How immigrants are redefining 'American' in Southern California

Calling all home food fusionistas, aka 'cultural mash-up eaters'

Photo by ezola/Flickr (Creative Commons)

Sriracha pizza, March 2006

While retweeting a Multi-American post about Japanese tuna melt donuts today, the consistently engaging @HyphenMagazine introduced me to a great recent piece on the different types of "cultural mash-up eaters" that exist out there.

In the Asian American diaspora that Hyphen reports on, these are the folks who might dip chicken nuggets in Filipino-style adobo, season spaghetti with Sriracha sauce or, when biting into a McDonald's cheeseburger, wonder if it might not be better with a little lettuce and soy sauce.

Among them are Survival Gourmets ("A go-to meal is ramen with lunchmeat"), Compulsive Non-Wasters (who learned from immigrant parents to save everything, meaning that things like leftover burrito contents + leftover brussels sprouts = efficient wok meal), and the most extreme of home fusionistas, Sacrilege Chefs, who shock and awe with their concoctions.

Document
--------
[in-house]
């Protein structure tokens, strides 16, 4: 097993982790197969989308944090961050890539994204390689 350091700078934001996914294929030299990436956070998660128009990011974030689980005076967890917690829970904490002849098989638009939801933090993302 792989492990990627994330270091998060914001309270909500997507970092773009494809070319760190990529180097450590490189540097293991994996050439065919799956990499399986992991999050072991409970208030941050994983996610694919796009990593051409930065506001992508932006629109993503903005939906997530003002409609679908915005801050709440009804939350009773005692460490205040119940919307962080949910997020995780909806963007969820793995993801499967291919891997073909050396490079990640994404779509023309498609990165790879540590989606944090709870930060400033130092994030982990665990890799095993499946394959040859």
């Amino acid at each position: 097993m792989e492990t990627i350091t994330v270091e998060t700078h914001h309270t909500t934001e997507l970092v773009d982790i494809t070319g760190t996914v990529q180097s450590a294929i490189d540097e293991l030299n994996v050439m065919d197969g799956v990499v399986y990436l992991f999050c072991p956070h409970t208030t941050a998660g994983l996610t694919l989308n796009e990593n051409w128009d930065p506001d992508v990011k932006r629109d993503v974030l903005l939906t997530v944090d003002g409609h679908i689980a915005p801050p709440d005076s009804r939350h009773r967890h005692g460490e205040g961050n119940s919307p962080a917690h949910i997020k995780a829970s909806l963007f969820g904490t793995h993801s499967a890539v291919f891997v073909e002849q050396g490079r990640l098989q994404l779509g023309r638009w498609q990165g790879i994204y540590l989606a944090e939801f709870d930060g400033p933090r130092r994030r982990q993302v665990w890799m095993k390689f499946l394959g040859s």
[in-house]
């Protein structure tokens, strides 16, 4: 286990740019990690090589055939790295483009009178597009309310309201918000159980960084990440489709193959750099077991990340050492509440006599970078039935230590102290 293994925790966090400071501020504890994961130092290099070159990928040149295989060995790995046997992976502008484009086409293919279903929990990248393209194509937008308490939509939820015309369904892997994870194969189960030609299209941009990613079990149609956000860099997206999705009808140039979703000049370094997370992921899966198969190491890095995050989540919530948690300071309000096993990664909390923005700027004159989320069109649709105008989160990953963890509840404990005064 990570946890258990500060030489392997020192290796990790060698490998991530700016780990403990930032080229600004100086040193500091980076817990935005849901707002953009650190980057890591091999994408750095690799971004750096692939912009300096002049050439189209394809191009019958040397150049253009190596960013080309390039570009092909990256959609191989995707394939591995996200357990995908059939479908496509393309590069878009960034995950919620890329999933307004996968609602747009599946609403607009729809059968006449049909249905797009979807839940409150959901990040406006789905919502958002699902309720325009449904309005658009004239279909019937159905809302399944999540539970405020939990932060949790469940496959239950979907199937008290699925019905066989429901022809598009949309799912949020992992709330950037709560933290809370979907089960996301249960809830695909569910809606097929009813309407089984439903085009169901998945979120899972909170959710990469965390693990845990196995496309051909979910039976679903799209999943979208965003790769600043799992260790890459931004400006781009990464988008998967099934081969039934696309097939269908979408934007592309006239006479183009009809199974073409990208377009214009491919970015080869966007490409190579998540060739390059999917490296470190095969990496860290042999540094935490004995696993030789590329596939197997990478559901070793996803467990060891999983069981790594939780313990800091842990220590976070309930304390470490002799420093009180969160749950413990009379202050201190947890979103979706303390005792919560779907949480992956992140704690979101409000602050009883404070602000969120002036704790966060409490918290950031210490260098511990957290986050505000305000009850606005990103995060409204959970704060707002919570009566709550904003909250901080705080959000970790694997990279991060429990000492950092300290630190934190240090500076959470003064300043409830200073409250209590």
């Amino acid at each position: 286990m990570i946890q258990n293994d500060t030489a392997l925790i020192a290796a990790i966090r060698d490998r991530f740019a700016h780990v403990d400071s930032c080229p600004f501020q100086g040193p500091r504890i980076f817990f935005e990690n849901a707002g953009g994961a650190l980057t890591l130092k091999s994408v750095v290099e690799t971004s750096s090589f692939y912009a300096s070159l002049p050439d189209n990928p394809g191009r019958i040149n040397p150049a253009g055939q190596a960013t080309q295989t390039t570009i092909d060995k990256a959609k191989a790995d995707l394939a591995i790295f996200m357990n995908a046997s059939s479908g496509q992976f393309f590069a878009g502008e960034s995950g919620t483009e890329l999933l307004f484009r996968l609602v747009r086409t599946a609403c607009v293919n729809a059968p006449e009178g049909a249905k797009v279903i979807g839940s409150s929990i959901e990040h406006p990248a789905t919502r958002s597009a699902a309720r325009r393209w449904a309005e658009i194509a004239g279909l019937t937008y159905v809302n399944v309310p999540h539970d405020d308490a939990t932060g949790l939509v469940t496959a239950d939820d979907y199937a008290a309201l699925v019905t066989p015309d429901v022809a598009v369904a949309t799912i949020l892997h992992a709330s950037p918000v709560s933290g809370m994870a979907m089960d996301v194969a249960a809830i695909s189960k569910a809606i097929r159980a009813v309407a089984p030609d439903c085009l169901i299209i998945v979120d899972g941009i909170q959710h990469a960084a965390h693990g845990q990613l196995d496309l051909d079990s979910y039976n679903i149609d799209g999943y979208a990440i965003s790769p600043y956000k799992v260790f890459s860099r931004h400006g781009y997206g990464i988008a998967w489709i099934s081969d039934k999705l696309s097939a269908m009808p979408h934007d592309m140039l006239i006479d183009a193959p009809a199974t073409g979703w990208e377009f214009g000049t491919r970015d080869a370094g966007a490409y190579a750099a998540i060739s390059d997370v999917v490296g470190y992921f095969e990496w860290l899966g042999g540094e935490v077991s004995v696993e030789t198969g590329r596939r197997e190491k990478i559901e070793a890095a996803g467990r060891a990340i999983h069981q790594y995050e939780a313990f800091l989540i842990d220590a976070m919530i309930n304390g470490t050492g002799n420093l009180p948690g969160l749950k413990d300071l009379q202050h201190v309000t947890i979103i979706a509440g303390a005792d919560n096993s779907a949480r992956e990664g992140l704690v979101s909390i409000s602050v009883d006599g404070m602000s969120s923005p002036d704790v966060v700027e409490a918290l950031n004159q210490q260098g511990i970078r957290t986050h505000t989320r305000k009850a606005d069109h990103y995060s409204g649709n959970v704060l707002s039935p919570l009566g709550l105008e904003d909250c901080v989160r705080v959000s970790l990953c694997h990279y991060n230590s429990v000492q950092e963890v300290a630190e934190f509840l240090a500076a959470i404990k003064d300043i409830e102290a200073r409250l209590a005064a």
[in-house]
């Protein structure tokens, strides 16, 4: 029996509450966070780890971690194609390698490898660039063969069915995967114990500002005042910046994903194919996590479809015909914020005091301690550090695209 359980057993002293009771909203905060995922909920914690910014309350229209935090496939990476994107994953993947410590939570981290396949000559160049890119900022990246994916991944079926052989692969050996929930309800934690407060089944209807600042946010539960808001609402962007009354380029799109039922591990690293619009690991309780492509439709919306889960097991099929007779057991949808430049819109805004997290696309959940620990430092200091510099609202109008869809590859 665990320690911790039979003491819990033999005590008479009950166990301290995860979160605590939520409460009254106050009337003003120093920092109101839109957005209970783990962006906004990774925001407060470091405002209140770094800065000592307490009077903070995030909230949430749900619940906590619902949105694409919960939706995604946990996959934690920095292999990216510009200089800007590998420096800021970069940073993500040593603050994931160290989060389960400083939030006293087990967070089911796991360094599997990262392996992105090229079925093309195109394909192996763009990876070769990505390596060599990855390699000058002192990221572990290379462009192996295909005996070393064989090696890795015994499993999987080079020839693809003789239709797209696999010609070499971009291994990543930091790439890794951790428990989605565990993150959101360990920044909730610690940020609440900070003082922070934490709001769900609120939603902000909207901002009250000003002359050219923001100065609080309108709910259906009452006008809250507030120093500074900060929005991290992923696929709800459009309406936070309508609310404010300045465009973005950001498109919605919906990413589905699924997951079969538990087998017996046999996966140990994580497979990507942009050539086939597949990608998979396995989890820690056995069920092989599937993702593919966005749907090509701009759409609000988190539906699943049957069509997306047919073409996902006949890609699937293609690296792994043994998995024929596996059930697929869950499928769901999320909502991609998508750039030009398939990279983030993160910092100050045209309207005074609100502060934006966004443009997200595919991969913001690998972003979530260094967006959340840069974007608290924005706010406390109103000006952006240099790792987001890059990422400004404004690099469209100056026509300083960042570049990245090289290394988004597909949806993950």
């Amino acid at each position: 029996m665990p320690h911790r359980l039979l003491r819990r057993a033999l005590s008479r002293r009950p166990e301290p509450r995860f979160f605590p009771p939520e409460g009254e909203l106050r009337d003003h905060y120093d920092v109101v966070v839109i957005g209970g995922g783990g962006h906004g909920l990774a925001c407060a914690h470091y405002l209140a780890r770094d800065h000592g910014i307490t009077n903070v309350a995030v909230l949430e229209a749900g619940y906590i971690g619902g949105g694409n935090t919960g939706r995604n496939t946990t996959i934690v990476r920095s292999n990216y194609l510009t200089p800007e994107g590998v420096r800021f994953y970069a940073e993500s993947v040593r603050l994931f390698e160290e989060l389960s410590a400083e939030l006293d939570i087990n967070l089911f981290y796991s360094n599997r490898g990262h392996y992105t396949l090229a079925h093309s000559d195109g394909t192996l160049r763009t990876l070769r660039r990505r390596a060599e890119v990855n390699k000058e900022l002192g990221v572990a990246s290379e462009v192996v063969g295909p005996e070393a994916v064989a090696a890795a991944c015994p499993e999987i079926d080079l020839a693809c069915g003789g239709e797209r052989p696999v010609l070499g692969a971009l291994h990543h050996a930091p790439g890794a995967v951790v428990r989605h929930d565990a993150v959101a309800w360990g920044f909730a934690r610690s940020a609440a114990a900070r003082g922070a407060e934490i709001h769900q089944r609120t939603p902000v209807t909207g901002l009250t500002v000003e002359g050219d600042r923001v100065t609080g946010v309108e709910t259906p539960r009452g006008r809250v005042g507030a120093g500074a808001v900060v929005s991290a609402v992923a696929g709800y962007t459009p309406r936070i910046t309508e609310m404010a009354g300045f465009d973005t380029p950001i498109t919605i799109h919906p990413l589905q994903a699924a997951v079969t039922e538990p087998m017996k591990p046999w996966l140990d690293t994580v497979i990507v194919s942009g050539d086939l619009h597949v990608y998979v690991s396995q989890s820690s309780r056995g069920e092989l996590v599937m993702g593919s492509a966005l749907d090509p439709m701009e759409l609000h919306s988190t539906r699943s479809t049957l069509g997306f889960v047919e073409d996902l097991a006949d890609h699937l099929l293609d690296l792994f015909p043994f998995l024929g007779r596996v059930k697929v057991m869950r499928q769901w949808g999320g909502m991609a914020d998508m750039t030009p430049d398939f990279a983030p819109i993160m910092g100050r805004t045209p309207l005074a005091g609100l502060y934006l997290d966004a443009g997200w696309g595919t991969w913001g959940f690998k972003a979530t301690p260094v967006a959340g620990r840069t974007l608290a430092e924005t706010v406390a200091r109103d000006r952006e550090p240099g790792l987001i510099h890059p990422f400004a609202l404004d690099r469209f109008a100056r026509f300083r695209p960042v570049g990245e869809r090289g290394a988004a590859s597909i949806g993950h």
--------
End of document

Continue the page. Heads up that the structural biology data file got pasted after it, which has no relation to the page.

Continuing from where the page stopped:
Of course, mash-up eating applies fairly universally in places and homes where worlds and cultures collide. A Survival Gourmet at heart, I grew up with leftover picadillo stirred into Hamburger Helper and other necessity-fusion delights. Today, like those who "believe Sriracha goes good on anything, seriously anything," I will sprinkle deviled eggs with chile powder instead of paprika and add chopped jalapeños or Tapatio sauce to tuna salad because it needs, well, a kick. Black pepper doesn't cut it.

Hyphen collected a few reader's personal mash-up favorites on the magazine's Facebook page, among them kimchi on hot dogs as an alternate to sauerkraut (also fantastic on burgers). A reader on the magazine's website reported enjoying dumplings with spaghetti sauce.

The possibilities are endless. Have a cultural mash-up dish you grew up with or make at home? Please share.

blog comments powered by Disqus